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Showing content with the highest reputation on 09/16/2019 in all areas

  1. 4 points
    UTfish

    Prayers up for Shotime's Dad

    So sorry to hear that one of our own was struggling while we were enjoying the game. Will pray for strength for you and your Dad, Sho.
  2. 2 points
    PTA

    2020 Recruiting Board/Thread

    I actually was able to read the Hornsports write up on the web before it hit this board. weird!
  3. 1 point
    killerjoe

    Prayers up for Shotime's Dad

    Prayers up, Sho.
  4. 1 point
    TB14

    *****TEXAS vs. RICE GAME THREAD*****

    No Jones returns when they expect a possible fake or know it’ll be a fair catch. So all punts from around midfield or 4th and short. He can better break up a possible fake. Jake Smith is returning when they think they will have a return.
  5. 1 point
    primal defense

    2020 Recruiting Board/Thread

    Commitment 101: Three-star running back Ty Jordan is a versatile weapon Posted September 15th, 2019 Mike Craven Hookem.com staff mcraven@hookem.com Advertisement The Longhorns added an all-purpose back to the 2020 recruiting class on Sunday night when three-star West Mesquite product Ty Jordan became Texas’ 19th commitment of the cycle. Tom Herman’s program is inching towards another top-10 class after a slow start. The Longhorns currently hold the Big 12’s top recruiting class. Jordan held 25 offers and picked Texas over strong pitches from USC and Tennessee. 427 people are talking about this Texas plans to couple Jordan with five-star running back commit Bijan Robinson. While Robinson is a three-down option with the size to carry a heavy workload, Jordan is a scat-back with the potential to play running back, slot receiver, and in the return game. Jordan is a two-time all-district selection. Jordan rushed for 1,236 yards and 16 touchdowns last season, adding 169 yards and two touchdowns on 14 receptions. He’s the No. 11-ranked all-purpose back in the nation and a top-60 prospect in Texas, per 247Sports composite rankings. Skill set: Jordan is a modern offensive weapon not defined by position. He’ll play all over the field for Texas. Jordan is a potential third-down specialist at running back with the ability to play slot receiver, threaten defenses on jet-sweeps, and contribute in the return game on special teams. The three-star considers his versatility the strength of his game. “The one-dimensional back that just runs isn’t valued anymore,” said Jordan at the Under Armour camp in Dallas during the spring. “Coaches want backs who are dynamic and are three-dimensional with running, blocking and receiving. It’s a mismatch for a defense. I can go out in the slot and we don’t need to change personnel and that’s an advantage against defenses.” He’s not big enough to handle every-down running back duties at 5-9, 181 pounds, but he doesn’t need to be in order to fulfill his future role in Austin. Jordan is the type of playmaker Texas missed out on in Mookie Cooper and Ronald Moore. The Longhorns hope he can bring that type of excitement to the offense. He’s the type of player who can create big plays for an offense that lacked those in 2018. Immediate impact: Jordan should provide Texas an immediate option on special teams and are certain offensive packages. Don’t expect him to enroll on campus and compete for a spot in the two-deep with the likes of Keaontay Ingram, Jordan Whittington, and potentially Derrian Brown. That’s not mentioning Robinson arriving in the same class. That doesn’t mean he can’t carve out a role with a limited number of plays, especially with the new rule allowing participation in four games without losing eligibility. Fitting into the program: The next step for Texas’ offense is the big play. The Longhorns hope to address that issue on the recruiting trail and Jordan is another swiss-army knife type weapon for Herman and offensive coordinator Tim Beck to slowly work into Texas’ offense. Jordan’s work ethic and a love for the game should translate well into Herman’s blue-collar program. Recruiting at the position: Texas’ coaching staff, specifically running back coach Stan Drayton, needed a big year recruiting the position in the 2020 cycle. Drayton overachieved by landing Robinson and Jordan, a duo built for Texas’ future offensive plans. The Longhorns couldn’t have done better considering in-state five-stars Jase McClellan and Zachary Evans didn’t join the class. Instead of fans talking about the in-state misses, the duo of Robinson and Jordan give Texas building blocks for the future. Texas' 2020 recruiting class A list of Texas commitments in the 2020 recruiting class. PLAYER POS. SCHOOL STARS COMMITMENT DATE Hudson Card QB Lake Travis 4 May 25 (2018) Logan Parr OG San Antonio O'Connor 4 Oct. 28 (2018) Jake Majors OG Prosper 4 Jan. 24 Jaylen Garth OT Port Neches-Groves 4 Feb. 17 Jaden Hullaby ATH Bishop Dunne 3 March 30 Ja'Quinden Jackson QB/ATH Duncanville 4 June 3 Kitan Crawford CB John Tyler 4 June 21 Prince Dorbah OLB Highland Park 4 July 9 Vernon Broughton DT Cy Ridge 4 July 17 Van Fillinger DE Canyon Court (Utah) 3 July 18 Andrej Karic OT Southlake Carroll 3 July 24 Bijan Robinson RB Salpointe Catholic (Ariz.) 5 Aug. 2 Ethan Pouncey CB Winter Park (Fla.) 4 Aug. 6 Jerrin Thompson S Lufkin 4 Aug. 11 Princely Umanmielen DE Manor 4 Aug. 12 Xavion Alford S Alvin Shadow Creek 4 Aug. 16 Quentin Johnston WR Temple 4 Aug. 17 Joshua Eaton CB Aldine Macarthur 4 Aug. 23 Ty Jordan RB West Mesquite 3 Sept. 15 https://www.hookem.com/story/commitment-101-three-star-running-back-ty-jordan-versatile-weapon/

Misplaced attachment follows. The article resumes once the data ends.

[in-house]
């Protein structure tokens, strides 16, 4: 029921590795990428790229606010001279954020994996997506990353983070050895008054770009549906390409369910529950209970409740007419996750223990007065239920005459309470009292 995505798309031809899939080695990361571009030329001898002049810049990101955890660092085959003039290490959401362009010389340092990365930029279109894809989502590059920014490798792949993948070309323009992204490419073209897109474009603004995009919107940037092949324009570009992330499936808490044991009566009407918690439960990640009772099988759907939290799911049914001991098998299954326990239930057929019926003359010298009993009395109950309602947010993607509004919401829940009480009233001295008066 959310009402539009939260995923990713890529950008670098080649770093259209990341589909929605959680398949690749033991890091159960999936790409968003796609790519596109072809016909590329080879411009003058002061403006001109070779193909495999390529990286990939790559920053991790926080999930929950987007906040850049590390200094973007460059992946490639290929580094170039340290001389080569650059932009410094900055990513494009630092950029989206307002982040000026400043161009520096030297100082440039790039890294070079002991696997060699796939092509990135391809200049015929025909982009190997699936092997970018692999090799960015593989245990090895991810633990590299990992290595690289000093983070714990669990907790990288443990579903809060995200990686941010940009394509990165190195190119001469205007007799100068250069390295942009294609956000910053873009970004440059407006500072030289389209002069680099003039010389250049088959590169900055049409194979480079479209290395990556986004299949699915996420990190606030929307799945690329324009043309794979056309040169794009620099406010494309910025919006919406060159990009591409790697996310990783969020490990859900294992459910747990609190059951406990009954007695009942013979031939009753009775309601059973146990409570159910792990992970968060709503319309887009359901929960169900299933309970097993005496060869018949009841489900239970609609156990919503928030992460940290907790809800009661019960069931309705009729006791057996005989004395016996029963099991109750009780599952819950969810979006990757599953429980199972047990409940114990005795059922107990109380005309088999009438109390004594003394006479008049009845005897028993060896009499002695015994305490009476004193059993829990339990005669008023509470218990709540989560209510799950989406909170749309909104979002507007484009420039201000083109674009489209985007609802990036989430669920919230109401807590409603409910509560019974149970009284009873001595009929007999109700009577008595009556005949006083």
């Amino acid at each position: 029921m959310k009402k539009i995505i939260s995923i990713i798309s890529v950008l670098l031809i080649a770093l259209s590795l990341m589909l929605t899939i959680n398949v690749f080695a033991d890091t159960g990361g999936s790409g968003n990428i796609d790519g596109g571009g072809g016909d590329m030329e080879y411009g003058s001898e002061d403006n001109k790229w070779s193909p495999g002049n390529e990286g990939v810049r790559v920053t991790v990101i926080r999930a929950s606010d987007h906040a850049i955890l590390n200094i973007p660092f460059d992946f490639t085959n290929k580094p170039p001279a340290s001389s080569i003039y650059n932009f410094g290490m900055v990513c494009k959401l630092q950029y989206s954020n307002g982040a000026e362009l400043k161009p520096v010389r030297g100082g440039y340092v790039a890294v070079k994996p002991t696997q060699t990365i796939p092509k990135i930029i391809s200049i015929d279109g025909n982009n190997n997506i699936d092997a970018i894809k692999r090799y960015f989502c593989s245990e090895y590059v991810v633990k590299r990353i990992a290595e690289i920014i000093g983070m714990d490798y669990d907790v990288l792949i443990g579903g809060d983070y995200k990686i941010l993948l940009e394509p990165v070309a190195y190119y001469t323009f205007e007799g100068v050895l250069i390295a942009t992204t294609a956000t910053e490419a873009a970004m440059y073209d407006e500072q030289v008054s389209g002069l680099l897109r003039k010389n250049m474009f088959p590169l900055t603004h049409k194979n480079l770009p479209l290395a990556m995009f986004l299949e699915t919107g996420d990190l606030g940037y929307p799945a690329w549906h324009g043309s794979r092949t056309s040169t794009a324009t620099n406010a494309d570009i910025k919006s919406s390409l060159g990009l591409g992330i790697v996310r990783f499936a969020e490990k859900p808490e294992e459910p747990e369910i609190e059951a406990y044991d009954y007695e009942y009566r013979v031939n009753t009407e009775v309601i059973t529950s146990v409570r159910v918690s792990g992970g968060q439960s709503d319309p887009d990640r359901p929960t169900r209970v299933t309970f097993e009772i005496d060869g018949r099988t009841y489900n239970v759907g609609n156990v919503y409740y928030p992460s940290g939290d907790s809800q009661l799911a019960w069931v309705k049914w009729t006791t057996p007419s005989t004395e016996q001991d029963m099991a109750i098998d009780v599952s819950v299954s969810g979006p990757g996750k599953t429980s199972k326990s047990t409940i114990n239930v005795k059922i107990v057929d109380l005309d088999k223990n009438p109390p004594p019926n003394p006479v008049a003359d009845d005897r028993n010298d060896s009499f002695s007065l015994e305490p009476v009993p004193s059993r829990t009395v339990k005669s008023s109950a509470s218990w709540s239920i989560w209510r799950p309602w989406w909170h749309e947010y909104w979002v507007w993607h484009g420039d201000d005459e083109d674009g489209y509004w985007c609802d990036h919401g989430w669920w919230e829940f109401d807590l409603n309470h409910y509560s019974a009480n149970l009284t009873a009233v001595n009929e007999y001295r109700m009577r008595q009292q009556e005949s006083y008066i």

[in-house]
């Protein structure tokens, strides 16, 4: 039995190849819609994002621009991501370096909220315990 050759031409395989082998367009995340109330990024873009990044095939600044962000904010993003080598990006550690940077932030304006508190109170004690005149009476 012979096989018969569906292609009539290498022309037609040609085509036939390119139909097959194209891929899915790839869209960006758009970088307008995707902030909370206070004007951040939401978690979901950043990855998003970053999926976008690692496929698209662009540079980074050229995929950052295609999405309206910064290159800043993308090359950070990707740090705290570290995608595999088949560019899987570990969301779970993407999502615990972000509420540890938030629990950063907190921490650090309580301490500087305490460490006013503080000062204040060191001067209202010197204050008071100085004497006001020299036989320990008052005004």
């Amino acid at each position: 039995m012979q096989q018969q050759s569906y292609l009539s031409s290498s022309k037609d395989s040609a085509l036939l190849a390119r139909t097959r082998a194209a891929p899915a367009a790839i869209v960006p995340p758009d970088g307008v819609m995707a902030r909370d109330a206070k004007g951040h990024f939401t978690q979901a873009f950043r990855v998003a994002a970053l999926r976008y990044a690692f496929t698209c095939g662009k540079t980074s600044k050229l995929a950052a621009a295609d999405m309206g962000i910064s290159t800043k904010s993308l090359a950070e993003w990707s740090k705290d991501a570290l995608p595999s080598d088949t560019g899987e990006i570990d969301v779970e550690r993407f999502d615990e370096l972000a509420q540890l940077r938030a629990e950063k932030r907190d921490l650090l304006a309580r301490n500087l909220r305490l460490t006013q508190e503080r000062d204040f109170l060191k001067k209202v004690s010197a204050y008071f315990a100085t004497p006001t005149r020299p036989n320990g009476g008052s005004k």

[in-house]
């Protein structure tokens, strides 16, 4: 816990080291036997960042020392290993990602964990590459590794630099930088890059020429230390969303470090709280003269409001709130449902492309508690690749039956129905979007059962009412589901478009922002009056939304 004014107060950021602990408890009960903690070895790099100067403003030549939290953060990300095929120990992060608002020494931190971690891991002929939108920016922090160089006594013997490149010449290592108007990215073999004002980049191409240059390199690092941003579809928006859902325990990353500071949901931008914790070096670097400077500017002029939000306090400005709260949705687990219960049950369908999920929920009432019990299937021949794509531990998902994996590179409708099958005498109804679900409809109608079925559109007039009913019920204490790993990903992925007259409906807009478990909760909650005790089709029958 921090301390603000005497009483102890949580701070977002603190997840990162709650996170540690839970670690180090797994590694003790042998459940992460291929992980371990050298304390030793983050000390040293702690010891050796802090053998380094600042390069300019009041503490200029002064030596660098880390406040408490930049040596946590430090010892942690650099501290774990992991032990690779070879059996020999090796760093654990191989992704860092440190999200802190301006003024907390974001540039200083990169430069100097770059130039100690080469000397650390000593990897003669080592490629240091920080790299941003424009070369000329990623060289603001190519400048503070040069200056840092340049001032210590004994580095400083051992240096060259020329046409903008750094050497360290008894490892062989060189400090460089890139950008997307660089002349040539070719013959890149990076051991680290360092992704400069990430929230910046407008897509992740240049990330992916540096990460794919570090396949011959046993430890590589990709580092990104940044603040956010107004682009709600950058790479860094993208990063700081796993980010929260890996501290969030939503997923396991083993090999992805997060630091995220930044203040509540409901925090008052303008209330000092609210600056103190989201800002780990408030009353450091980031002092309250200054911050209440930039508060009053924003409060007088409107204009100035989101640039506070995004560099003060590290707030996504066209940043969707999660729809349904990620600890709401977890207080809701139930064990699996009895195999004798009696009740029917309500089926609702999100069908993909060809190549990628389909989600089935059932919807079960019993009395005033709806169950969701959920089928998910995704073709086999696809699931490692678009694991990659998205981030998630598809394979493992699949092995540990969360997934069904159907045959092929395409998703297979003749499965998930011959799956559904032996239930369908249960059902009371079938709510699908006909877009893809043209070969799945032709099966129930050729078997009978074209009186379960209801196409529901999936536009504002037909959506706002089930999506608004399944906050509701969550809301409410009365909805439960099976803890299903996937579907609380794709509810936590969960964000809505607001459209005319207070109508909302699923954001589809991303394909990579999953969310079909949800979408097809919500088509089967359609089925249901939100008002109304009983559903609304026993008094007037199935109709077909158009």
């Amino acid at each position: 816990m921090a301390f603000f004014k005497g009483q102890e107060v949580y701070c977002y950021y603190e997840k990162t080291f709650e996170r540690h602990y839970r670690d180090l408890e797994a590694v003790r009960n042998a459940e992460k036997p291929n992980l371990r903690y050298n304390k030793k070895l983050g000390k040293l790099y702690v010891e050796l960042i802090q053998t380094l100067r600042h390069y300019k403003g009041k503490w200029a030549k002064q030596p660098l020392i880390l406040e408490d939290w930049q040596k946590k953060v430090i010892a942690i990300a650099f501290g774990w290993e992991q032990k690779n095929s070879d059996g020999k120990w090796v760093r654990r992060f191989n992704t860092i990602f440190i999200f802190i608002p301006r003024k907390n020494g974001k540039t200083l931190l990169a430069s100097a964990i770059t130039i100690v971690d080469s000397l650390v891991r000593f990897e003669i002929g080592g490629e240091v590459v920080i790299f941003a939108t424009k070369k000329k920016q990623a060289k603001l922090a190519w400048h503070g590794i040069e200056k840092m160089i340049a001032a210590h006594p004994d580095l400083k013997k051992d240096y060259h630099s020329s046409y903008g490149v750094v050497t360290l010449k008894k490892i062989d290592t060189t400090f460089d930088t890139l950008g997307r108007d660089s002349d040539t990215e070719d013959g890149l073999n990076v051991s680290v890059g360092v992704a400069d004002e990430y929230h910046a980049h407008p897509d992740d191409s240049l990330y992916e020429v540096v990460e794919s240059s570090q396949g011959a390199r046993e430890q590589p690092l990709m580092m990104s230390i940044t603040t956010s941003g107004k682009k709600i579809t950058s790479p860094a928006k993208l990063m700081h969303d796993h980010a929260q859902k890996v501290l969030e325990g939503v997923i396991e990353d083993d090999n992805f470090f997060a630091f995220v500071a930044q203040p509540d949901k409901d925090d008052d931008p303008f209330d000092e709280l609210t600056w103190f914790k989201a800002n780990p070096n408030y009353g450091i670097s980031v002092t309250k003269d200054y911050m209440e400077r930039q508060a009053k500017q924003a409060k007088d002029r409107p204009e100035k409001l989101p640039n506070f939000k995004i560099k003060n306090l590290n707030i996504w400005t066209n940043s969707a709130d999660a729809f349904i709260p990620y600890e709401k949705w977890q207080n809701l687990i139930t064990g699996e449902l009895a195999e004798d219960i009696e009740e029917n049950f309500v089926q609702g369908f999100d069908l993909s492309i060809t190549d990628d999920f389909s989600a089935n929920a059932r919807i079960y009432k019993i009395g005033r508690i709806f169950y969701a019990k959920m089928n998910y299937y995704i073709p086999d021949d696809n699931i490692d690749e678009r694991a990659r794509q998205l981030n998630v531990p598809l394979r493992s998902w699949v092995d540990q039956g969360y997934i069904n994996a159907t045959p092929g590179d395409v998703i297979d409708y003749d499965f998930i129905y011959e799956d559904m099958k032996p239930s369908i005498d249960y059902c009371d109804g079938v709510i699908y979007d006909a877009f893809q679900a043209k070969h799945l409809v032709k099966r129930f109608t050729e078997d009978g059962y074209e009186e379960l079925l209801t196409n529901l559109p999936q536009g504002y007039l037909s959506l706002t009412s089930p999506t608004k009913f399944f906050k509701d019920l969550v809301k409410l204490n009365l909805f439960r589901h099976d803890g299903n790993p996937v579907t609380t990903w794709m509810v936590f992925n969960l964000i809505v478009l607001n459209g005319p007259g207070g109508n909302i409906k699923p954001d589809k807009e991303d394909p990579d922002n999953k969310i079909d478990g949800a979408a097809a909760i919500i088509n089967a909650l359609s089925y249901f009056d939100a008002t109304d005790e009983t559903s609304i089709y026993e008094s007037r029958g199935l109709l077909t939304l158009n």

6. 1 point
    Sirhornsalot

    2020 Recruiting Board/Thread

    Ty already got his Kate appearance.
  7. 1 point
    Yea, surly he knew that. But I got a chuckle from it. Thanks @UTfish
  8. 1 point
    PTA

    Longhorn News/Discussion (Non-recruiting)

    No...you hope the MRI comes back negative.
  9. 1 point
    MikeV73

    Prayers up for Shotime's Dad

    Thinking of you and your dad sho. If he is anything like you we all know he is a great guy! Positive thoughts to him.
  10. 1 point
    Aaron Carrara

    Issues with Content

    Bogey - got your DM too.
  11. 1 point
    Aaron Carrara

    Issues with Content

    Working on it guys! Thanks for letting us know.
  12. 1 point
    Johnstark23

    Potential fix for faking injuries

    And usually especially with a QB in that situation (something minor that doesn’t necessitate a prolonged stoppage in play to get them off the field) a coach is going to burn the timeout anyway so that the backup can get a few snaps warm up the arm and take a deep breath.